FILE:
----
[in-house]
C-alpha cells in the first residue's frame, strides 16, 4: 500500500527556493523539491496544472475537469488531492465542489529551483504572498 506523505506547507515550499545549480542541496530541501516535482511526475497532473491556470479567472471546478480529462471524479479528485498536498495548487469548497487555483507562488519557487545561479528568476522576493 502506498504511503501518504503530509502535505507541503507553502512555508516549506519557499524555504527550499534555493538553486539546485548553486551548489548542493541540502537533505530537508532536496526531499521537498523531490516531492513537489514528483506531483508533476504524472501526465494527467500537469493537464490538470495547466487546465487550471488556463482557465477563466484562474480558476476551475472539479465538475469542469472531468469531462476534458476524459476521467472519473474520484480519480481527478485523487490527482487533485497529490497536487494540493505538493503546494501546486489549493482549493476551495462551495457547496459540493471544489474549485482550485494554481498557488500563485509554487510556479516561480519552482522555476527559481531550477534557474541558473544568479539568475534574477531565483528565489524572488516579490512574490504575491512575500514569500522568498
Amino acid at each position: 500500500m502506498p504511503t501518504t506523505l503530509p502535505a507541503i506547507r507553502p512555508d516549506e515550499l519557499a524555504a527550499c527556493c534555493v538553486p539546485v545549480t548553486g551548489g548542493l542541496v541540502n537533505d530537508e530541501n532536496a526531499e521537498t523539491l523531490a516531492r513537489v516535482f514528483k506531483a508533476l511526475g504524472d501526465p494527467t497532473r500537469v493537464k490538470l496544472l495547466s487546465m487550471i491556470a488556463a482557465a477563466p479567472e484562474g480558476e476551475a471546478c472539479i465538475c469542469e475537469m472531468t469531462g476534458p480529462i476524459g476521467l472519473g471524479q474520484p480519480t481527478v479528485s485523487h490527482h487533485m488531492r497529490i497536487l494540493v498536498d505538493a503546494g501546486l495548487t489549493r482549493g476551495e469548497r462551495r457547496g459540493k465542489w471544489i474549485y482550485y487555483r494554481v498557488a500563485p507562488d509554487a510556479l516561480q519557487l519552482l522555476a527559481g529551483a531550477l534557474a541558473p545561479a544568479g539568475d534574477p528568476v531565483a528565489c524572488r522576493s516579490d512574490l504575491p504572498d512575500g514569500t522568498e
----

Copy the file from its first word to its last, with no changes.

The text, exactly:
[in-house]
C-alpha cells in the first residue's frame, strides 16, 4: 500500500527556493523539491496544472475537469488531492465542489529551483504572498 506523505506547507515550499545549480542541496530541501516535482511526475497532473491556470479567472471546478480529462471524479479528485498536498495548487469548497487555483507562488519557487545561479528568476522576493 502506498504511503501518504503530509502535505507541503507553502512555508516549506519557499524555504527550499534555493538553486539546485548553486551548489548542493541540502537533505530537508532536496526531499521537498523531490516531492513537489514528483506531483508533476504524472501526465494527467500537469493537464490538470495547466487546465487550471488556463482557465477563466484562474480558476476551475472539479465538475469542469472531468469531462476534458476524459476521467472519473474520484480519480481527478485523487490527482487533485497529490497536487494540493505538493503546494501546486489549493482549493476551495462551495457547496459540493471544489474549485482550485494554481498557488500563485509554487510556479516561480519552482522555476527559481531550477534557474541558473544568479539568475534574477531565483528565489524572488516579490512574490504575491512575500514569500522568498
Amino acid at each position: 500500500m502506498p504511503t501518504t506523505l503530509p502535505a507541503i506547507r507553502p512555508d516549506e515550499l519557499a524555504a527550499c527556493c534555493v538553486p539546485v545549480t548553486g551548489g548542493l542541496v541540502n537533505d530537508e530541501n532536496a526531499e521537498t523539491l523531490a516531492r513537489v516535482f514528483k506531483a508533476l511526475g504524472d501526465p494527467t497532473r500537469v493537464k490538470l496544472l495547466s487546465m487550471i491556470a488556463a482557465a477563466p479567472e484562474g480558476e476551475a471546478c472539479i465538475c469542469e475537469m472531468t469531462g476534458p480529462i476524459g476521467l472519473g471524479q474520484p480519480t481527478v479528485s485523487h490527482h487533485m488531492r497529490i497536487l494540493v498536498d505538493a503546494g501546486l495548487t489549493r482549493g476551495e469548497r462551495r457547496g459540493k465542489w471544489i474549485y482550485y487555483r494554481v498557488a500563485p507562488d509554487a510556479l516561480q519557487l519552482l522555476a527559481g529551483a531550477l534557474a541558473p545561479a544568479g539568475d534574477p528568476v531565483a528565489c524572488r522576493s516579490d512574490l504575491p504572498d512575500g514569500t522568498e